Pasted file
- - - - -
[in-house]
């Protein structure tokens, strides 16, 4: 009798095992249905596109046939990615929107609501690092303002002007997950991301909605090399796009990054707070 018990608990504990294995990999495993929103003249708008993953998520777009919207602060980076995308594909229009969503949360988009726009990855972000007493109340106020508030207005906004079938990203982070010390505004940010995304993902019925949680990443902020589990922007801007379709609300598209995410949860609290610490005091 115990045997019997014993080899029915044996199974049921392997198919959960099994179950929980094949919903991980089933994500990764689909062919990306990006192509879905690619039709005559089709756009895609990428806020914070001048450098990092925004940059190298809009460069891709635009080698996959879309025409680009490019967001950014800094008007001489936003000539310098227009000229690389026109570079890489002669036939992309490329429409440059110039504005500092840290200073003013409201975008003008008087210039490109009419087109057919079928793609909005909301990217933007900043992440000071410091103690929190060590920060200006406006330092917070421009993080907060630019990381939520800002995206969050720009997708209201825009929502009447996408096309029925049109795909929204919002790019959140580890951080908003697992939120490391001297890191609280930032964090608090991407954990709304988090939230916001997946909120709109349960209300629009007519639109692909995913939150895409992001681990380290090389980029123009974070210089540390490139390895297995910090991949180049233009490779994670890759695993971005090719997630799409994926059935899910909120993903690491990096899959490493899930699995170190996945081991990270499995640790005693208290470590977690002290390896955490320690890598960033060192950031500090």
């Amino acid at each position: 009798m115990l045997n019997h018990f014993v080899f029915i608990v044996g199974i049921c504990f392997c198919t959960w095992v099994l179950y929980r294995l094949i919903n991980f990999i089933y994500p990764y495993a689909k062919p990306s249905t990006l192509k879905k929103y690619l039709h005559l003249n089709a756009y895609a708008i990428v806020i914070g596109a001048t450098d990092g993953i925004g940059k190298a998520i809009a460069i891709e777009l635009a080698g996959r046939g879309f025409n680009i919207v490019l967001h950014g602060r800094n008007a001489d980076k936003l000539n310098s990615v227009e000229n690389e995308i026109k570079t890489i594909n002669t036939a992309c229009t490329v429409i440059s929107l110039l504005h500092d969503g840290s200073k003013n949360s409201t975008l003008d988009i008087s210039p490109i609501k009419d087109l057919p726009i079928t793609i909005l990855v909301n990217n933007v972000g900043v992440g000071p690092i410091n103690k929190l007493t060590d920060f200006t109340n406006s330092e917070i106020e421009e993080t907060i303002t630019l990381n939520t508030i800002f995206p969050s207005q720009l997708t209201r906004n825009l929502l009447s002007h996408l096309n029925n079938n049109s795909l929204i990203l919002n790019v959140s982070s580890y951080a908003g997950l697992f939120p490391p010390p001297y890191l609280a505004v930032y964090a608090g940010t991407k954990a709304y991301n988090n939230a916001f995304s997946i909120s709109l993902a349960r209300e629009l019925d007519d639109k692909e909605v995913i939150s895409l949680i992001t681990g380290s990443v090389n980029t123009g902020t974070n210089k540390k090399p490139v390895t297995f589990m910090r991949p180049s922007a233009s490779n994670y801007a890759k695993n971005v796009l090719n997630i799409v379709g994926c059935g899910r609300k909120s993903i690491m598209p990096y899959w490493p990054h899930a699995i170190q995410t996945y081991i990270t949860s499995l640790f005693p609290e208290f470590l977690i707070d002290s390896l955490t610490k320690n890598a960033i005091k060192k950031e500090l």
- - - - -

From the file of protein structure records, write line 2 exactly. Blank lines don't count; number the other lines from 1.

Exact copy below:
């Protein structure tokens, strides 16, 4: 009798095992249905596109046939990615929107609501690092303002002007997950991301909605090399796009990054707070 018990608990504990294995990999495993929103003249708008993953998520777009919207602060980076995308594909229009969503949360988009726009990855972000007493109340106020508030207005906004079938990203982070010390505004940010995304993902019925949680990443902020589990922007801007379709609300598209995410949860609290610490005091 115990045997019997014993080899029915044996199974049921392997198919959960099994179950929980094949919903991980089933994500990764689909062919990306990006192509879905690619039709005559089709756009895609990428806020914070001048450098990092925004940059190298809009460069891709635009080698996959879309025409680009490019967001950014800094008007001489936003000539310098227009000229690389026109570079890489002669036939992309490329429409440059110039504005500092840290200073003013409201975008003008008087210039490109009419087109057919079928793609909005909301990217933007900043992440000071410091103690929190060590920060200006406006330092917070421009993080907060630019990381939520800002995206969050720009997708209201825009929502009447996408096309029925049109795909929204919002790019959140580890951080908003697992939120490391001297890191609280930032964090608090991407954990709304988090939230916001997946909120709109349960209300629009007519639109692909995913939150895409992001681990380290090389980029123009974070210089540390490139390895297995910090991949180049233009490779994670890759695993971005090719997630799409994926059935899910909120993903690491990096899959490493899930699995170190996945081991990270499995640790005693208290470590977690002290390896955490320690890598960033060192950031500090």